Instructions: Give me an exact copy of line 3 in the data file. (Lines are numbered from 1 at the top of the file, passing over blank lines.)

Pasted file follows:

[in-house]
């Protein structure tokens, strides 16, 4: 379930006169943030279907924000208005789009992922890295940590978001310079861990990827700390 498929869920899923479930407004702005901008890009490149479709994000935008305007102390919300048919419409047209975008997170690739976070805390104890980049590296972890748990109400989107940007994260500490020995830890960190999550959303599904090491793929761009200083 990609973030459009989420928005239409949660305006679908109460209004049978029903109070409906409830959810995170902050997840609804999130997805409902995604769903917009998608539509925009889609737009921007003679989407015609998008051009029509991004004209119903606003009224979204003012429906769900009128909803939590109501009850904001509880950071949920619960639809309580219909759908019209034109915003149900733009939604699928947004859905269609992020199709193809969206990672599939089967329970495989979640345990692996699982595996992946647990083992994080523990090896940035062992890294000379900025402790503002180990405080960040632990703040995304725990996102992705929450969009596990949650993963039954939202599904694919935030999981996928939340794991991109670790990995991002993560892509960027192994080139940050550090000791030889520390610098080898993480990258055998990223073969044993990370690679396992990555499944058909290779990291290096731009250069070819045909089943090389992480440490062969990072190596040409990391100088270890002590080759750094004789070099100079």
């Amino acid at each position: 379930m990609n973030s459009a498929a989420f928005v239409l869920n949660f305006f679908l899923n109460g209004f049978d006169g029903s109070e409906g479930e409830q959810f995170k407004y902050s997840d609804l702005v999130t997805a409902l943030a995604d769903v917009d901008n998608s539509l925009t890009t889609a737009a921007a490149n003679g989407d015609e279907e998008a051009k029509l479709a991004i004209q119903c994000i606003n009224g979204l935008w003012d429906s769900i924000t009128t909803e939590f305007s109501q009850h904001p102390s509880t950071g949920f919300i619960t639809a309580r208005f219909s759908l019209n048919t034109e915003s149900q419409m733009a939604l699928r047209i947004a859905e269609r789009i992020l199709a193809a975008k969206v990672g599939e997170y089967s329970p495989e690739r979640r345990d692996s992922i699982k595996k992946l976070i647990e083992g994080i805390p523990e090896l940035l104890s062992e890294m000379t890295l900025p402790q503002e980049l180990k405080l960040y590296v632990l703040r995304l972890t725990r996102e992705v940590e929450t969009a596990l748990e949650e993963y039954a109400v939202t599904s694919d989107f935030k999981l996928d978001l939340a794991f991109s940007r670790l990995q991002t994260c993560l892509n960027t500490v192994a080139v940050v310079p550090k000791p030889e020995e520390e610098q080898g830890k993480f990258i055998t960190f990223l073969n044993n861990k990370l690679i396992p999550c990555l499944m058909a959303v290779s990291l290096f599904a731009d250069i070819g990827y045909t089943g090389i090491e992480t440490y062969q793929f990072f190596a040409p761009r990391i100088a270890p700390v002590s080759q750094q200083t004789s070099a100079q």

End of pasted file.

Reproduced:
């Amino acid at each position: 379930m990609n973030s459009a498929a989420f928005v239409l869920n949660f305006f679908l899923n109460g209004f049978d006169g029903s109070e409906g479930e409830q959810f995170k407004y902050s997840d609804l702005v999130t997805a409902l943030a995604d769903v917009d901008n998608s539509l925009t890009t889609a737009a921007a490149n003679g989407d015609e279907e998008a051009k029509l479709a991004i004209q119903c994000i606003n009224g979204l935008w003012d429906s769900i924000t009128t909803e939590f305007s109501q009850h904001p102390s509880t950071g949920f919300i619960t639809a309580r208005f219909s759908l019209n048919t034109e915003s149900q419409m733009a939604l699928r047209i947004a859905e269609r789009i992020l199709a193809a975008k969206v990672g599939e997170y089967s329970p495989e690739r979640r345990d692996s992922i699982k595996k992946l976070i647990e083992g994080i805390p523990e090896l940035l104890s062992e890294m000379t890295l900025p402790q503002e980049l180990k405080l960040y590296v632990l703040r995304l972890t725990r996102e992705v940590e929450t969009a596990l748990e949650e993963y039954a109400v939202t599904s694919d989107f935030k999981l996928d978001l939340a794991f991109s940007r670790l990995q991002t994260c993560l892509n960027t500490v192994a080139v940050v310079p550090k000791p030889e020995e520390e610098q080898g830890k993480f990258i055998t960190f990223l073969n044993n861990k990370l690679i396992p999550c990555l499944m058909a959303v290779s990291l290096f599904a731009d250069i070819g990827y045909t089943g090389i090491e992480t440490y062969q793929f990072f190596a040409p761009r990391i100088a270890p700390v002590s080759q750094q200083t004789s070099a100079q």